Patrick Rothfuss is a much-needed bright young star in the fantasy field. Let’s hope that he can keep it up!

~Kat Hooper

Over Christmas break I managed to catch up on some of the books that other reviewers have raved about that hadn’t yet made it to the top of my TBR mountain. The best book by far was Patrick Rothfuss’ The Name of the Wind. Since others here have already reviewed this book, I don’t think much needs to be said at this point about the plot. Instead I want to respond to the other reviews, which I had not read in detail until after finishing the book.

I agree with Kat that Rothfuss has done something special. I can usually spot a Harry Potter knockoff at 20 paces, but even though there are some superficial similarities between the characters and plot devices, at no point when I was reading The Name of the Wind did I think of Harry Potter. Rothfuss has taken the stock ingredients of fantasy and, like a master chef, created something new and surprising with them. For a book of several hundred pages, The Name of the Wind reads remarkably fast, as the story pours out of Kvothe, an autobiography to set to truth all the rumors and guesses.

I had some problems with Kvothe’s development romantically. Boys of that age should be a little bit more hormonal than he is, and I have a hard time believing that someone with his fortitude in other areas — that whipping scene for example — doesn’t have the courage to try for a kiss from a woman with whom he is besotted. I also agree with Angus that the tale would have benefited from more detail about the big baddies, the Chandrian. Right now they are sort of a nebulous evil. The tension would be heightened by knowing more about the antagonist.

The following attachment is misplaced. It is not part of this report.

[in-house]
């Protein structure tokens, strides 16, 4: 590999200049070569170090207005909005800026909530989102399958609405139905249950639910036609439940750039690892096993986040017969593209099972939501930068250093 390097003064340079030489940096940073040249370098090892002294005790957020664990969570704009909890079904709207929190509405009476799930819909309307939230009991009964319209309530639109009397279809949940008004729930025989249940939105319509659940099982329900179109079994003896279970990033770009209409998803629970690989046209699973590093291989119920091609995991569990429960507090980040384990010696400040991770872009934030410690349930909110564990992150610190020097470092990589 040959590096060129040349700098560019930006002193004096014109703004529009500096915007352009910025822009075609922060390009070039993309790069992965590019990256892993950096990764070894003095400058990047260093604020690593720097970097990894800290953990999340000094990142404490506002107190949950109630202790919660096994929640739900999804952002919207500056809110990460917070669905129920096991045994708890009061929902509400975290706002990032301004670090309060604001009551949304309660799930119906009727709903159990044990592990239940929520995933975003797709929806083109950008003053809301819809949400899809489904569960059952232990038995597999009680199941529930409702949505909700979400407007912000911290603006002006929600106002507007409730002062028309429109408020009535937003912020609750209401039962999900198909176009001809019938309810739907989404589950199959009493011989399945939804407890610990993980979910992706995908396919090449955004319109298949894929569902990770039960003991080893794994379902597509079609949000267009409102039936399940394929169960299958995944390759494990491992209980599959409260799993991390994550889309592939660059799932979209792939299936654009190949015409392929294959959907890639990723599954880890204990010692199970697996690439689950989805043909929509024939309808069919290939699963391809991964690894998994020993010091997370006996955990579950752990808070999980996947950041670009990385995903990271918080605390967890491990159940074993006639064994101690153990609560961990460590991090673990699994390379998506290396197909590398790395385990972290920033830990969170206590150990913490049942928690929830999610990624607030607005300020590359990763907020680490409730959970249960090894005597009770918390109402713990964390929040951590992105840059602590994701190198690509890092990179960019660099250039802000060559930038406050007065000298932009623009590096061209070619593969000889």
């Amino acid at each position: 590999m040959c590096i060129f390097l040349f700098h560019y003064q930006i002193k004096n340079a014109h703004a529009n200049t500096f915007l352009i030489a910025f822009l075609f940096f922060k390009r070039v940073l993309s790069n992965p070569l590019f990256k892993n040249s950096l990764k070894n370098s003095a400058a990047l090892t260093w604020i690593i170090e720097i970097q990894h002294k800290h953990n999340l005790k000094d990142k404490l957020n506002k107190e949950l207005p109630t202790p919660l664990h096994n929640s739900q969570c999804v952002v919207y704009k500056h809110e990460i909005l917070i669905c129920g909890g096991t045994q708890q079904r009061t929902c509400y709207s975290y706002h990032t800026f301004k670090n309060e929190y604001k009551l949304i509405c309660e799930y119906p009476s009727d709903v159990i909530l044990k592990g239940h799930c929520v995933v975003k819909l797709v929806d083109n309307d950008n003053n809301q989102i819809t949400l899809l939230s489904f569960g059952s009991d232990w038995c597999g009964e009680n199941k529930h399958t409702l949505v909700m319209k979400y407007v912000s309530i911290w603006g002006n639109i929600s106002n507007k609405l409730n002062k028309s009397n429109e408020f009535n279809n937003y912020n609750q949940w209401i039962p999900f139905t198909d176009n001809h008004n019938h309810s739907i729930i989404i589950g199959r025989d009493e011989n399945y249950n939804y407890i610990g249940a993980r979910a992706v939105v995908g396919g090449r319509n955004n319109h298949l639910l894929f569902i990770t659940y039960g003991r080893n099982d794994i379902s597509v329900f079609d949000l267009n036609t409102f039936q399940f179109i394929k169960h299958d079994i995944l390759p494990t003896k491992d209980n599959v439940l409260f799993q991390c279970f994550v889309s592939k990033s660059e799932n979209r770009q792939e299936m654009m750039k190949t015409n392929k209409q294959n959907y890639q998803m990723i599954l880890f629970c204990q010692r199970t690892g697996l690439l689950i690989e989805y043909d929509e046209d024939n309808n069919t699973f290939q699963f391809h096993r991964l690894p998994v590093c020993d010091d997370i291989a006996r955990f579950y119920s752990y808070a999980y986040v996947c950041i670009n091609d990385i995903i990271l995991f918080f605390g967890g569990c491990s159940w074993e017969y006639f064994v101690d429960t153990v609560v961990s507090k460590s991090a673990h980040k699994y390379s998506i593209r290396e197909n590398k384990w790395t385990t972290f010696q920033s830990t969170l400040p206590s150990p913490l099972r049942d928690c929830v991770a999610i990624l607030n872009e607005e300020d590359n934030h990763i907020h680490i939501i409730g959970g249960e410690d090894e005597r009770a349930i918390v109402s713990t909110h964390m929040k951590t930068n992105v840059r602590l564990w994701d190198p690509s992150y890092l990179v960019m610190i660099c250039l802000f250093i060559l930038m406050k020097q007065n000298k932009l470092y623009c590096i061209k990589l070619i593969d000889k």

Those details aside, Greg is right when he said that books like this are why people read fantasy. I am anxiously awaiting the next installment in the story. If Rothfuss keeps up the quality of this storytelling throughout the next two books, I think the next thing he should write is a letter to Peter Jackson, with the offer of a movie deal. This is epic fantasy at its finest.

~Ruth Arnell

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KAT HOOPER, who started this site in June 2007, earned a Ph.D. in neuroscience and psychology at Indiana University (Bloomington) and now teaches at the University of North Florida. When she reads fiction, she wants to encounter new ideas and lots of imagination. She wants to view the world in a different way. She wants to have her mind blown. She loves beautiful language and has no patience for dull prose, vapid romance, or cheesy dialogue. She prefers complex characterization, intriguing plots, and plenty of action. Favorite authors are Jack Vance, Robin Hobb, Kage Baker, William Gibson, Gene Wolfe, Richard Matheson, and C.S. Lewis.

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  1. Mauro Paraiba Cavalcanti /

    Very good book. Nice characters, very good story and ambientation. It doesn’t need to say more.

  2. You should really get these books on audible: the narrator, Nick Podehl, is the perfect voice for Kvothe, and he turns an excellent book into an unforgettable experience.

  3. Kevin /

    Agree 100%. Name of the Wind is an outstanding book.